Legal Advice During Challenging Times

Living and working in the U.S.

On Behalf of | Feb 14, 2020 | Immigration |

The United States is the land of opportunity in the eyes of many immigrants. This remains true even as the current administration proposes and enacts laws aimed at curbing it. Every year, around one million people immigrate to the U.S. in hopes of a better job or a better life.

You may purposely come to the U.S. for work. Or you may be a refugee needing to make ends meet. Regardless of your reason for immigrating, you will need one of three types of documentation to work and live in the country legally. Knowing the differences between them can help you determine which one suits you.

Green card

A green card signifies permanent residence. It’s essential if you plan on spending an extended period in the U.S. and gives you the right to work and to apply for a driver’s license and Social Security Card. Even so, a green card does not grant you citizenship. They also require renewal every 10 years.

Employment authorization document

An employment authorization document – also known as a work permit – does not grant you resident status. But it allows you to find work in the U.S. This permit may benefit you if you are a refugee or asylee displaced from your home country. It can help you gain employment while pursuing citizenship or permanent resident status.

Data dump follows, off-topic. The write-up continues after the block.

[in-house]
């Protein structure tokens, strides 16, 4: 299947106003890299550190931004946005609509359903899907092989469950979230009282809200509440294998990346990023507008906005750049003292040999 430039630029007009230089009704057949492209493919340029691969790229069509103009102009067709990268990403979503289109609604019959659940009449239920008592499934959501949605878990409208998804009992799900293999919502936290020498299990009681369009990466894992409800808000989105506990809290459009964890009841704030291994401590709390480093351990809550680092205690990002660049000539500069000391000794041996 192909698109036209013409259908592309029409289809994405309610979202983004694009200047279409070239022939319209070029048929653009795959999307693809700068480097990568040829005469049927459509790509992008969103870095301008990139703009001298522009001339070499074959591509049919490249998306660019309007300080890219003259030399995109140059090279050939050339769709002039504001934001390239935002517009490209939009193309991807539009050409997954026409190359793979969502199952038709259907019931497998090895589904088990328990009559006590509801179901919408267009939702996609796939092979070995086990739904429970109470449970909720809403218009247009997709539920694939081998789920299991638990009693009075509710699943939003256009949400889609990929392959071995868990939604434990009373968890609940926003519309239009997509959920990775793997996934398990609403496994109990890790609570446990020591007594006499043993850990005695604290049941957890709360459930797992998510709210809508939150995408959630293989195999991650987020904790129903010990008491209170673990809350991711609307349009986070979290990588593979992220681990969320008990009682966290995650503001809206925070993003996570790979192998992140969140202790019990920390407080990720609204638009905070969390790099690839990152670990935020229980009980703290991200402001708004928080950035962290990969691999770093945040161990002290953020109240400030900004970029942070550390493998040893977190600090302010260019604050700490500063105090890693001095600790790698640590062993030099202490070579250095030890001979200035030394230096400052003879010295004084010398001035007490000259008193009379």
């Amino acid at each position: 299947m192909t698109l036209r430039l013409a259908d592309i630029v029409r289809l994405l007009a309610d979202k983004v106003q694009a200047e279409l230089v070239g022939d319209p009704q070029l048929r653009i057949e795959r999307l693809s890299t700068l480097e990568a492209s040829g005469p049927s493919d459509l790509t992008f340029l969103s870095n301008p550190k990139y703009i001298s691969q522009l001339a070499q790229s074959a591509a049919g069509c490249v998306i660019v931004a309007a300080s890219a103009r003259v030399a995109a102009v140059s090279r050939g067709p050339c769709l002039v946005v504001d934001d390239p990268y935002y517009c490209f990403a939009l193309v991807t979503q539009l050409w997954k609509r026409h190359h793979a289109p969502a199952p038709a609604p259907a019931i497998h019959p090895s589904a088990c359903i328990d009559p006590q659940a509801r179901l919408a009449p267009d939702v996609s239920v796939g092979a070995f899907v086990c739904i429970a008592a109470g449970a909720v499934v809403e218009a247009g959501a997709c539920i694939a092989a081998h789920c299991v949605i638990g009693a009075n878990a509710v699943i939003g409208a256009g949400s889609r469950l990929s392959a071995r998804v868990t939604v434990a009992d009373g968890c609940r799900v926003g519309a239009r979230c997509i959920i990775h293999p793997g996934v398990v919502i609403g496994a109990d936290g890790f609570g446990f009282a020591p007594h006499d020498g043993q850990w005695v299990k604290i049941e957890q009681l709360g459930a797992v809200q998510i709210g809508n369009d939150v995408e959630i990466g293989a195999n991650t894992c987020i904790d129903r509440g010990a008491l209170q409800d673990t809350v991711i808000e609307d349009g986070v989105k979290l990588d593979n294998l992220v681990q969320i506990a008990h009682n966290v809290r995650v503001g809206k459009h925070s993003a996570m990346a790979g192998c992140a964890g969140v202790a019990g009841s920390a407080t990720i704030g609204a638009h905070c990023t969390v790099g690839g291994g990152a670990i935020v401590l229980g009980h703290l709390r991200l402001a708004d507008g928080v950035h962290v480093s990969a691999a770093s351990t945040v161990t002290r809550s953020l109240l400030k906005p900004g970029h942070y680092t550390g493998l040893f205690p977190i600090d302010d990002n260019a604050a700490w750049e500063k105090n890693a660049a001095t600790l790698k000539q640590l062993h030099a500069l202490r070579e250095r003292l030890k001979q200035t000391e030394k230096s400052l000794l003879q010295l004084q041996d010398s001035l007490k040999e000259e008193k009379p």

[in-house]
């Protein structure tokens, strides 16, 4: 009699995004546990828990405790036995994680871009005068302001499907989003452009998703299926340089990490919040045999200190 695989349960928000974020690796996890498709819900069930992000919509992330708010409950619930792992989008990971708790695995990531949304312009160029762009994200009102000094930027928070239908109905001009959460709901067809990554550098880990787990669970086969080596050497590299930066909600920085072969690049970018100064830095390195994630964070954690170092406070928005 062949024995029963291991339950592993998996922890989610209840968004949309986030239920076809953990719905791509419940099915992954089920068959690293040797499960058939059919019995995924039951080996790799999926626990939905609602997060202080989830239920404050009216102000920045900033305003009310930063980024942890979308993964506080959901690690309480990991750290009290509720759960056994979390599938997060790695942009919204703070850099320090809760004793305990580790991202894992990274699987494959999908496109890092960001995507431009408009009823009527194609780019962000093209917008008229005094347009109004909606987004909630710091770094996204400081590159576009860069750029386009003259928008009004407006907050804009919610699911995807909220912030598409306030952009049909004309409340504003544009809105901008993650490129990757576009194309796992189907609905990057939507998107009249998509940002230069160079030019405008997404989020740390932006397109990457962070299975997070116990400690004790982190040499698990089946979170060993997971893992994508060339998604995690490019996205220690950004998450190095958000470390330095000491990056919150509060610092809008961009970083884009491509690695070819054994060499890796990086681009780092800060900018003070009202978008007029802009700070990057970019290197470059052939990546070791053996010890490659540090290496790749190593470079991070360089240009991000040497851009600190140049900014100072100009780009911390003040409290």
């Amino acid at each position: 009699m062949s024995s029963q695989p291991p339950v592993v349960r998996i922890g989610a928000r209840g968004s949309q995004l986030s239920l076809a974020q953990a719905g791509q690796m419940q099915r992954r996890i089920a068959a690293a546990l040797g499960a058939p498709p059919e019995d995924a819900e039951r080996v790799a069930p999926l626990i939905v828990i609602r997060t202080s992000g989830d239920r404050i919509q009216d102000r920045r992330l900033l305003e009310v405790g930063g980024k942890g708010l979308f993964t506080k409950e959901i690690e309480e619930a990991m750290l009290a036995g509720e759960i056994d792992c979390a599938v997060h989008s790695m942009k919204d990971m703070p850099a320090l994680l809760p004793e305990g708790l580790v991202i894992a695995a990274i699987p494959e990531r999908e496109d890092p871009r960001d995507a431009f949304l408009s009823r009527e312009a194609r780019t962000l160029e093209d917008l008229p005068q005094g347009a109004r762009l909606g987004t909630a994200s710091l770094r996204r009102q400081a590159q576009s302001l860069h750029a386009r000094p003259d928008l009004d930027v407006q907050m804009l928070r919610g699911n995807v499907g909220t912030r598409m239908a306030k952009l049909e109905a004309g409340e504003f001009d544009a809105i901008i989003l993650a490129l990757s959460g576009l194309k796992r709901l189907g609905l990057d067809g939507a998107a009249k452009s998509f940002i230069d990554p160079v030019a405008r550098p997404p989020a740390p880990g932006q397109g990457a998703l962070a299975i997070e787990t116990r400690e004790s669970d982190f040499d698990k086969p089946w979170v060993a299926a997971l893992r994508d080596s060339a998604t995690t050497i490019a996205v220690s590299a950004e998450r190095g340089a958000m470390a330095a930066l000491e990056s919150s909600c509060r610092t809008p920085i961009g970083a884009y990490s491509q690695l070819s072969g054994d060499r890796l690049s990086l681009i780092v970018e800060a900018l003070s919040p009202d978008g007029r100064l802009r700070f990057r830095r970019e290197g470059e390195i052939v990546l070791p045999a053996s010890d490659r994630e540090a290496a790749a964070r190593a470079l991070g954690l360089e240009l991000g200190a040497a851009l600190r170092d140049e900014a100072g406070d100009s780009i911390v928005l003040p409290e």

Employment-related visa

An employment-related visa is the most limited of the three varieties. Yet it could benefit you if you’re a foreign worker remaining with one company for a set duration. After fulfilling that role, you may not have planned on working for another company or maintaining residence in the U.S. If so, pursuing this visa makes sense.

Immigrating to the U.S. may seem like an exciting prospect. But it can become a legal and technical headache if you don’t know which way to best go about meeting your goals. Working with an immigration attorney can help clarify the steps you need to take to work and live in the country legally.